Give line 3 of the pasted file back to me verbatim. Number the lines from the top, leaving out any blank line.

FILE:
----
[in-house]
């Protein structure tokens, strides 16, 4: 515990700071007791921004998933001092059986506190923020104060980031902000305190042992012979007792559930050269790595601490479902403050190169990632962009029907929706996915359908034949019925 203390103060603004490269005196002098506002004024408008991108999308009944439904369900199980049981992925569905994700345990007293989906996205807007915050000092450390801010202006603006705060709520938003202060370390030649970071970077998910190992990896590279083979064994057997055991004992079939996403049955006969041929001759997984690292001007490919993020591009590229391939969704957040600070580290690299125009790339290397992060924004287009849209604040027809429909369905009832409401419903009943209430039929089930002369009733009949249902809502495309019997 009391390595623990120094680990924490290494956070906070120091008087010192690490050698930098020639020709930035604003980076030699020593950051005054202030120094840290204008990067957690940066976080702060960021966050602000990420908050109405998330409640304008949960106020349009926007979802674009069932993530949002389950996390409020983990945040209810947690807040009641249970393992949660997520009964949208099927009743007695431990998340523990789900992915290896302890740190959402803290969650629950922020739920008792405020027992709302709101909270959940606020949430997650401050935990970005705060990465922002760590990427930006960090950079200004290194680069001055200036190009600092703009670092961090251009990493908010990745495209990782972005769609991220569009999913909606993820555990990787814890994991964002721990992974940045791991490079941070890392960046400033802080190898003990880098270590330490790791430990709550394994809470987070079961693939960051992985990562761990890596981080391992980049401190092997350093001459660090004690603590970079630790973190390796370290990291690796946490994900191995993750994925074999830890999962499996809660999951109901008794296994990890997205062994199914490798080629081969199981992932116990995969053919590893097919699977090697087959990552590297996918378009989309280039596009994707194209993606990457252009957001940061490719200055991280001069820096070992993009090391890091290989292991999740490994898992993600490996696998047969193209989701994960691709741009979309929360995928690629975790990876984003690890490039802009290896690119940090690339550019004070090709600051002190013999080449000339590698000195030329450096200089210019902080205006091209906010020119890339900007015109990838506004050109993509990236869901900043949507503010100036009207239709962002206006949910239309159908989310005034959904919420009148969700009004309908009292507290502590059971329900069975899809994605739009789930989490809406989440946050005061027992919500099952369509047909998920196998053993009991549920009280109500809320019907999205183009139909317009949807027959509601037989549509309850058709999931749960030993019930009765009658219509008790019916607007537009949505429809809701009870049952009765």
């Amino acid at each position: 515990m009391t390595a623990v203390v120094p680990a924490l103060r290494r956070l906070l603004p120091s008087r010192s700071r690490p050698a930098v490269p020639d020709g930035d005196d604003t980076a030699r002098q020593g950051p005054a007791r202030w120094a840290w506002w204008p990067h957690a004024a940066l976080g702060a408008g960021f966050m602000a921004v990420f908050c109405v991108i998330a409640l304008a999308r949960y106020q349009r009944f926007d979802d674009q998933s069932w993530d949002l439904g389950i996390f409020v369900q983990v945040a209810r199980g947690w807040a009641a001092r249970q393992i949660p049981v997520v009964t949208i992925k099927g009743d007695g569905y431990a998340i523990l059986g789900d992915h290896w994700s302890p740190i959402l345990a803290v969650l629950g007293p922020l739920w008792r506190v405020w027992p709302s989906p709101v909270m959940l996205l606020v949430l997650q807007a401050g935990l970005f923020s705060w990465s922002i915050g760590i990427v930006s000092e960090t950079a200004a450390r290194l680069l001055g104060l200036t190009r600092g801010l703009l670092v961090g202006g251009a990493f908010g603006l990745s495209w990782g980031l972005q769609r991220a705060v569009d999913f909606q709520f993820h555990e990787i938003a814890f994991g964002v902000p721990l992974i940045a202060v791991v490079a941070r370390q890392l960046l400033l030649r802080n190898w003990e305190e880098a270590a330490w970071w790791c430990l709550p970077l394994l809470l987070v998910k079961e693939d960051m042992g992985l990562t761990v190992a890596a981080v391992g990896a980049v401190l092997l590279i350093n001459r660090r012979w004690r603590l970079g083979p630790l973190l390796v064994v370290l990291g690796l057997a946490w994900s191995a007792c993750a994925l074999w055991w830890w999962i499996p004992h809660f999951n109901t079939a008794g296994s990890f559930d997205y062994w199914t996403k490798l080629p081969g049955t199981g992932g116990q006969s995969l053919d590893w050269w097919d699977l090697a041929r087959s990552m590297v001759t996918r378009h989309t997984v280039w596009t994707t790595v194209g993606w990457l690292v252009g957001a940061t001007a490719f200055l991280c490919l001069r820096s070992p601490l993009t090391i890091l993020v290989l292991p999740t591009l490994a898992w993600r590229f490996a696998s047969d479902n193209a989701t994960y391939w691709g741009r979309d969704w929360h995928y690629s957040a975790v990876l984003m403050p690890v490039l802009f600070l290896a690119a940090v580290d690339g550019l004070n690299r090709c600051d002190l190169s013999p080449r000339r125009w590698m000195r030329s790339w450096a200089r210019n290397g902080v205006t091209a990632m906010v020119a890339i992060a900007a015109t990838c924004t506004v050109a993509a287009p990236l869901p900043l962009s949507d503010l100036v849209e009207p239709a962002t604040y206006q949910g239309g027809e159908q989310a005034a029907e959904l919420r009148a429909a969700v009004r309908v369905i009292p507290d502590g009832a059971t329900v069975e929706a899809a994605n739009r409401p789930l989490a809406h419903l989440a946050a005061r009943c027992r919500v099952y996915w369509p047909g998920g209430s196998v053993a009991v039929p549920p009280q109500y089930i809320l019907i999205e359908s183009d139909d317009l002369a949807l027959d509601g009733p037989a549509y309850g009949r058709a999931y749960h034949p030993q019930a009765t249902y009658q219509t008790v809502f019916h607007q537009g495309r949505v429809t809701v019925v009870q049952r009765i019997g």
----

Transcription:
């Amino acid at each position: 515990m009391t390595a623990v203390v120094p680990a924490l103060r290494r956070l906070l603004p120091s008087r010192s700071r690490p050698a930098v490269p020639d020709g930035d005196d604003t980076a030699r002098q020593g950051p005054a007791r202030w120094a840290w506002w204008p990067h957690a004024a940066l976080g702060a408008g960021f966050m602000a921004v990420f908050c109405v991108i998330a409640l304008a999308r949960y106020q349009r009944f926007d979802d674009q998933s069932w993530d949002l439904g389950i996390f409020v369900q983990v945040a209810r199980g947690w807040a009641a001092r249970q393992i949660p049981v997520v009964t949208i992925k099927g009743d007695g569905y431990a998340i523990l059986g789900d992915h290896w994700s302890p740190i959402l345990a803290v969650l629950g007293p922020l739920w008792r506190v405020w027992p709302s989906p709101v909270m959940l996205l606020v949430l997650q807007a401050g935990l970005f923020s705060w990465s922002i915050g760590i990427v930006s000092e960090t950079a200004a450390r290194l680069l001055g104060l200036t190009r600092g801010l703009l670092v961090g202006g251009a990493f908010g603006l990745s495209w990782g980031l972005q769609r991220a705060v569009d999913f909606q709520f993820h555990e990787i938003a814890f994991g964002v902000p721990l992974i940045a202060v791991v490079a941070r370390q890392l960046l400033l030649r802080n190898w003990e305190e880098a270590a330490w970071w790791c430990l709550p970077l394994l809470l987070v998910k079961e693939d960051m042992g992985l990562t761990v190992a890596a981080v391992g990896a980049v401190l092997l590279i350093n001459r660090r012979w004690r603590l970079g083979p630790l973190l390796v064994v370290l990291g690796l057997a946490w994900s191995a007792c993750a994925l074999w055991w830890w999962i499996p004992h809660f999951n109901t079939a008794g296994s990890f559930d997205y062994w199914t996403k490798l080629p081969g049955t199981g992932g116990q006969s995969l053919d590893w050269w097919d699977l090697a041929r087959s990552m590297v001759t996918r378009h989309t997984v280039w596009t994707t790595v194209g993606w990457l690292v252009g957001a940061t001007a490719f200055l991280c490919l001069r820096s070992p601490l993009t090391i890091l993020v290989l292991p999740t591009l490994a898992w993600r590229f490996a696998s047969d479902n193209a989701t994960y391939w691709g741009r979309d969704w929360h995928y690629s957040a975790v990876l984003m403050p690890v490039l802009f600070l290896a690119a940090v580290d690339g550019l004070n690299r090709c600051d002190l190169s013999p080449r000339r125009w590698m000195r030329s790339w450096a200089r210019n290397g902080v205006t091209a990632m906010v020119a890339i992060a900007a015109t990838c924004t506004v050109a993509a287009p990236l869901p900043l962009s949507d503010l100036v849209e009207p239709a962002t604040y206006q949910g239309g027809e159908q989310a005034a029907e959904l919420r009148a429909a969700v009004r309908v369905i009292p507290d502590g009832a059971t329900v069975e929706a899809a994605n739009r409401p789930l989490a809406h419903l989440a946050a005061r009943c027992r919500v099952y996915w369509p047909g998920g209430s196998v053993a009991v039929p549920p009280q109500y089930i809320l019907i999205e359908s183009d139909d317009l002369a949807l027959d509601g009733p037989a549509y309850g009949r058709a999931y749960h034949p030993q019930a009765t249902y009658q219509t008790v809502f019916h607007q537009g495309r949505v429809t809701v019925v009870q049952r009765i019997g």